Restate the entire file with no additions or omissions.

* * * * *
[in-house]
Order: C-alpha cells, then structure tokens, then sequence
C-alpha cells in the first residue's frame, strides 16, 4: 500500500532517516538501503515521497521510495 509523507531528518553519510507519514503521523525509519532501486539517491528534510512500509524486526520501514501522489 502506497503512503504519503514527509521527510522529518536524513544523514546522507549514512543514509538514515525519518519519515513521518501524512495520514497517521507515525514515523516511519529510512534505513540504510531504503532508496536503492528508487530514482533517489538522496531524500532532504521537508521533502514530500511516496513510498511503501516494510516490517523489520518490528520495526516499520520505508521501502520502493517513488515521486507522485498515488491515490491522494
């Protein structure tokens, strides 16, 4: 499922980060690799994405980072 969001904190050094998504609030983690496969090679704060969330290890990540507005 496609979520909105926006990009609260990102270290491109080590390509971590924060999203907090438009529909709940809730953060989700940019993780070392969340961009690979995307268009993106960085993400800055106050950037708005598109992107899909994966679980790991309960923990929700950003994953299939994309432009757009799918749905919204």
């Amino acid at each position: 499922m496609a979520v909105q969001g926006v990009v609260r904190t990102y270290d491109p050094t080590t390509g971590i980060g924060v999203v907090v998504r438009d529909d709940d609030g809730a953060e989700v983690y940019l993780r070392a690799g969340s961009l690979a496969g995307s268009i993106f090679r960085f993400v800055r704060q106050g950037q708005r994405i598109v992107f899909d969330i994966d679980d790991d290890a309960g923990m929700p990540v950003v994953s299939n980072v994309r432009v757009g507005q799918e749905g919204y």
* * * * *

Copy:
[in-house]
Order: C-alpha cells, then structure tokens, then sequence
C-alpha cells in the first residue's frame, strides 16, 4: 500500500532517516538501503515521497521510495 509523507531528518553519510507519514503521523525509519532501486539517491528534510512500509524486526520501514501522489 502506497503512503504519503514527509521527510522529518536524513544523514546522507549514512543514509538514515525519518519519515513521518501524512495520514497517521507515525514515523516511519529510512534505513540504510531504503532508496536503492528508487530514482533517489538522496531524500532532504521537508521533502514530500511516496513510498511503501516494510516490517523489520518490528520495526516499520520505508521501502520502493517513488515521486507522485498515488491515490491522494
């Protein structure tokens, strides 16, 4: 499922980060690799994405980072 969001904190050094998504609030983690496969090679704060969330290890990540507005 496609979520909105926006990009609260990102270290491109080590390509971590924060999203907090438009529909709940809730953060989700940019993780070392969340961009690979995307268009993106960085993400800055106050950037708005598109992107899909994966679980790991309960923990929700950003994953299939994309432009757009799918749905919204």
């Amino acid at each position: 499922m496609a979520v909105q969001g926006v990009v609260r904190t990102y270290d491109p050094t080590t390509g971590i980060g924060v999203v907090v998504r438009d529909d709940d609030g809730a953060e989700v983690y940019l993780r070392a690799g969340s961009l690979a496969g995307s268009i993106f090679r960085f993400v800055r704060q106050g950037q708005r994405i598109v992107f899909d969330i994966d679980d790991d290890a309960g923990m929700p990540v950003v994953s299939n980072v994309r432009v757009g507005q799918e749905g919204y």